Bill Would Provide Employment Leave For Victims of Domestic Violence
TRENTON – A measure sponsored by Senator Fred H. Madden which would provide unpaid employment leave time for victims of domestic violence or sexual assault has been introduced in the Senate.
“Domestic violence and sexual abusers assault their victims both physically and emotionally, and often, the emotional effects can linger for years,” said Senator Madden, D- Camden and Gloucester. “By getting employment leave time, these survivors would be able to get necessary medical attention, counseling, take days off to relocate and attend court hearings – all of which are critical to the healing process.”
Senator Madden’s bill, S-667, would create the “New Jersey Security and Financial Empowerment” or “NJ SAFE Act,” and provide up to 20 days per calendar year of unpaid leave time as needed for victims of domestic or sexual violence.
Under the legislation, employees requesting leave time would be responsible for submitting documentation explaining the need for the leave. Acceptable forms of documentation would include domestic violence restraining orders and medical and police reports.
“If possible, employees needing to take the time would be asked to give their employers written notice. I am trying to help make this type of transition easier for employers as well. They lose money when employees have to call out, and if the absence is for a long period of time, it can place a financial hardship on small businesses,” said Senator Madden.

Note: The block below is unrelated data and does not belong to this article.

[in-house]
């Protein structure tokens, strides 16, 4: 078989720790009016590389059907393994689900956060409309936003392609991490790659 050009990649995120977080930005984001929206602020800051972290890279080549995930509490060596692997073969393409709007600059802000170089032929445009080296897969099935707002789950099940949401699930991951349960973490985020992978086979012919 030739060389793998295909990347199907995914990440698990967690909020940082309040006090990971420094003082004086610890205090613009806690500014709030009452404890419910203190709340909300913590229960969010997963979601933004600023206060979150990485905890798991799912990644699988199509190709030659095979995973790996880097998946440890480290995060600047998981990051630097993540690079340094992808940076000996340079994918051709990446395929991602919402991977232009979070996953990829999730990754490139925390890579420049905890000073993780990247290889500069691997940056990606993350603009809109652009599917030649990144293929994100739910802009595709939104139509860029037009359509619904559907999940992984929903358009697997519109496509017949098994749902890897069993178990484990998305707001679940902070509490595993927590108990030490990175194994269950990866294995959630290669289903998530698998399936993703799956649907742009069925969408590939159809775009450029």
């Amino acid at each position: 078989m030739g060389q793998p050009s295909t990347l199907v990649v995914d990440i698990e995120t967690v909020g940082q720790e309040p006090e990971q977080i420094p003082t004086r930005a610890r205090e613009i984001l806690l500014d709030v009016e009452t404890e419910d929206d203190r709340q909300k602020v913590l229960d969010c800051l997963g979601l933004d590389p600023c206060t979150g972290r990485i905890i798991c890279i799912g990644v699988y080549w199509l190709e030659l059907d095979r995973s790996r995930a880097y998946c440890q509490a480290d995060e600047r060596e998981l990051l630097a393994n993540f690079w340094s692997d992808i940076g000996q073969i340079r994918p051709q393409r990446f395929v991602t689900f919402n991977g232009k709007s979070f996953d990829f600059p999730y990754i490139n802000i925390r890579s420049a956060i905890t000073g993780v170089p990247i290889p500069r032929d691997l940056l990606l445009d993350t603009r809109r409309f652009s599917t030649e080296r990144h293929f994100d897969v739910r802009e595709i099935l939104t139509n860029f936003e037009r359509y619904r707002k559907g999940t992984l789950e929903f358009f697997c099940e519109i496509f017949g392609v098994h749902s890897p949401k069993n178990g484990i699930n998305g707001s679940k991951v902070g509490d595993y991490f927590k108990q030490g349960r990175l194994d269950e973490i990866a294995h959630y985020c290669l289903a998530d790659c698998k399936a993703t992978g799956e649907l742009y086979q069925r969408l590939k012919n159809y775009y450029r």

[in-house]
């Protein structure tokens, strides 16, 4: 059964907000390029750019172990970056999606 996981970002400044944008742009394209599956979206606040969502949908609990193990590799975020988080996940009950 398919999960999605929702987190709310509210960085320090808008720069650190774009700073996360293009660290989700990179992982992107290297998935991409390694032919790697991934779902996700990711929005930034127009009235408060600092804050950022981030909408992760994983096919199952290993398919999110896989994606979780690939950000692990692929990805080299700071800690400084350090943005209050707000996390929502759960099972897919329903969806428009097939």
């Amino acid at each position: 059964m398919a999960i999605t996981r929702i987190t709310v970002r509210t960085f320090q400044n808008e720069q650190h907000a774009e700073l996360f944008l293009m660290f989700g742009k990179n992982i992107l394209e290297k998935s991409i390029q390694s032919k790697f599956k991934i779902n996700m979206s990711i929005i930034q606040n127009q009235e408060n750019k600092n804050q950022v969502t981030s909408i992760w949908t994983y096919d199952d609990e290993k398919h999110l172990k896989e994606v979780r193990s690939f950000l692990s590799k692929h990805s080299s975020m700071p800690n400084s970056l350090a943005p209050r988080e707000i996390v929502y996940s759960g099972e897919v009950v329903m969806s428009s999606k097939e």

Employers found to be in violation of the bill’s provisions could be fined $1,000 for a first offense and $2,000 for subsequent offenses, and the employee would be reinstated to his or her position with all benefits and seniority rights. Employers would also have to award compensation for lost wages, and could be liable for legal fees.
“The original version of this bill was introduced last session, but it never went up for a vote. I reintroduced it this session because it is still a priority, and a leave time like this is necessary to help ease some of the emotional burden on survivors,” Senator Madden said.
This measure now awaits a vote by the Senate Labor Committee.